Thursday, April 29, 2010

A Voice at the Table

So, I owe you one last statement about the global warming issue (and then it looks like I'll have to post a bit about Noah's ark). Here it is, and it flows out of the statements that have gone before...
Christians ought to be speaking into the discourse.
Here's my reasoning. I have shared that the entire discussion is taking place within an inaccurate metaphysic, that the universe is all there is, that there is no God. Those of us who know better ought to bring our perspective to bear on the issues. In particular, that the atmosphere and Earth are well-designed to maintain life-support temperatures has special importance to the problem, and research and solutions that take this into account are essential.

But also, I have shared that this is a justice issue, that billions of people stand to be affected by the decisions made and the solutions chosen. The potential for injustice is great, and those whose welfare is most likely to be overlooked are the world's poor and voiceless. As such, Christians need to be the ones to stand up for them, ensuring that they have a voice and that their vulnerability is not ignored in favor of the comfort of those in wealthy nations.

In turn, the reason Christians need to care that justice is done in this issue is quite simply because God cares and has always cared about justice. His heart is ever for the most vulnerable, and He has always demanded that His people care about justice. Through the prophet Micah, He proclaimed,
He has told you, O man, what is good, and what does the Lord require of you, but to do justice, and to love mercy, and to walk humbly with your God? (Micah 6:8).
Likewise, Jesus cared about our response to the plight of the poor. In His 'Great Commission,' He tells His closest friends to make disciples in all the nations and to teach them to observe "all that I have commanded you." Interestingly, as recorded in Matthew's gospel, the last teaching that Jesus had given them was that the sheep would be separated from the goats (the ones to eternal life and the others to banishment) on the basis of whether they had fed the poor, clothed the needy, welcomed the stranger, cared for the sick, and visited the prisoner (Matthew 25:21-46).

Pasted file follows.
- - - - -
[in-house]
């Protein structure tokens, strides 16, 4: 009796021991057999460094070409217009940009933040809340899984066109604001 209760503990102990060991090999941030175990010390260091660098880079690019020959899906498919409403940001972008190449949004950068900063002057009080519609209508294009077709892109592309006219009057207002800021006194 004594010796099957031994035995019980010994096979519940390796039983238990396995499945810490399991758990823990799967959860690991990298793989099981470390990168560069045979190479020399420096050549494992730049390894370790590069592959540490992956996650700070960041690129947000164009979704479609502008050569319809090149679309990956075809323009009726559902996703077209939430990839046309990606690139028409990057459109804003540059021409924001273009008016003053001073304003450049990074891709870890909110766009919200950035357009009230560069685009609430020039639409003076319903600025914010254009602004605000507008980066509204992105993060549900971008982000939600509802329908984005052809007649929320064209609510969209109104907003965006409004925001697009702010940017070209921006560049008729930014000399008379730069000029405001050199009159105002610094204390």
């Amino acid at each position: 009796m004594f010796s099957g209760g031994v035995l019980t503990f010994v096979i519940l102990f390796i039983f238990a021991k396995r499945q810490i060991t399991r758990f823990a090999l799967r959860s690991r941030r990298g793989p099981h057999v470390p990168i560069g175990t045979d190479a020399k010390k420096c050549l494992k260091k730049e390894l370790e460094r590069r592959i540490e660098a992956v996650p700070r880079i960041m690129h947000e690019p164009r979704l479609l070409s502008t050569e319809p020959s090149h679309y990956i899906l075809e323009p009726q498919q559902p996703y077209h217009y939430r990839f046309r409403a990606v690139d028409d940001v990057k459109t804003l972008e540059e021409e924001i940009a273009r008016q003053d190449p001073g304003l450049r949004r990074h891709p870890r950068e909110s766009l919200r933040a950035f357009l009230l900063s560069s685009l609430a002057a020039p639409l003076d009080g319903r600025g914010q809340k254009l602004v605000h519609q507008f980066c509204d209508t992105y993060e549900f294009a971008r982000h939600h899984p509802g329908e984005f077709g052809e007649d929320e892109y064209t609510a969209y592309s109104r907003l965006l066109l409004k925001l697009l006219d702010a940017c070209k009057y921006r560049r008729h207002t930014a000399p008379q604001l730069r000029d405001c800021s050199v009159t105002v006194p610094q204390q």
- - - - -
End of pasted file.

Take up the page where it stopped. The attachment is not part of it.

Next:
As in Old Testament times, and as in Jesus' day, it is God's people who are expected to have a heart for the voiceless and to see justice done. For this reason, Christians of all professions--scientists, economists, politicians, statesmen--need to do their best to understand the complex issues surrounding anthropogenic global warming and speak into the weighty decisions that are being made.

1 comment:

Jordan said...

So are you suggesting that because most scientists approach the AGW problem from a naturalistic worldview, they are missing out on a proper understanding of Earth's regulatory mechanisms and potential solutions if AGW is indeed a problem?

If so, I'd be interested in maybe a few examples. I'm not sure how to make the idea of an designed earth relevant to AGW.